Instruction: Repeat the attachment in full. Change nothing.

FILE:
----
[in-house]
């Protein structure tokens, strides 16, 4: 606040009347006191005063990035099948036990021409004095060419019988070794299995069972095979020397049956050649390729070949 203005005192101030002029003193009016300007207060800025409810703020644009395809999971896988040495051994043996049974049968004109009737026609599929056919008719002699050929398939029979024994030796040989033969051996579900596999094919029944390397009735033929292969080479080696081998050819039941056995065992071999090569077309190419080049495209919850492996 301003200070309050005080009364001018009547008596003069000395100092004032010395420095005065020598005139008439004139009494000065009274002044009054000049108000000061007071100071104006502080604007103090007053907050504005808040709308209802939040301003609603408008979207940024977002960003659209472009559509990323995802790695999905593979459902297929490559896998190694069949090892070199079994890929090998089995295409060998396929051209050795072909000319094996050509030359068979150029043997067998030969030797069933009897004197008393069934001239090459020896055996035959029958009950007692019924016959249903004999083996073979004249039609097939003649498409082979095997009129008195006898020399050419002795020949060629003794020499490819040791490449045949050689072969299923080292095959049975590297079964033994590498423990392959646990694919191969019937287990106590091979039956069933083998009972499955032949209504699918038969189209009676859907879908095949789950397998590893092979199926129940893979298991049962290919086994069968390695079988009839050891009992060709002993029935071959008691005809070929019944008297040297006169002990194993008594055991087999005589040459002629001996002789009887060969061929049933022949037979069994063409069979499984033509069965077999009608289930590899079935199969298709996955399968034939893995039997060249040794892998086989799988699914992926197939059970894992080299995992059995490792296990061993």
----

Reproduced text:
[in-house]
């Protein structure tokens, strides 16, 4: 606040009347006191005063990035099948036990021409004095060419019988070794299995069972095979020397049956050649390729070949 203005005192101030002029003193009016300007207060800025409810703020644009395809999971896988040495051994043996049974049968004109009737026609599929056919008719002699050929398939029979024994030796040989033969051996579900596999094919029944390397009735033929292969080479080696081998050819039941056995065992071999090569077309190419080049495209919850492996 301003200070309050005080009364001018009547008596003069000395100092004032010395420095005065020598005139008439004139009494000065009274002044009054000049108000000061007071100071104006502080604007103090007053907050504005808040709308209802939040301003609603408008979207940024977002960003659209472009559509990323995802790695999905593979459902297929490559896998190694069949090892070199079994890929090998089995295409060998396929051209050795072909000319094996050509030359068979150029043997067998030969030797069933009897004197008393069934001239090459020896055996035959029958009950007692019924016959249903004999083996073979004249039609097939003649498409082979095997009129008195006898020399050419002795020949060629003794020499490819040791490449045949050689072969299923080292095959049975590297079964033994590498423990392959646990694919191969019937287990106590091979039956069933083998009972499955032949209504699918038969189209009676859907879908095949789950397998590893092979199926129940893979298991049962290919086994069968390695079988009839050891009992060709002993029935071959008691005809070929019944008297040297006169002990194993008594055991087999005589040459002629001996002789009887060969061929049933022949037979069994063409069979499984033509069965077999009608289930590899079935199969298709996955399968034939893995039997060249040794892998086989799988699914992926197939059970894992080299995992059995490792296990061993």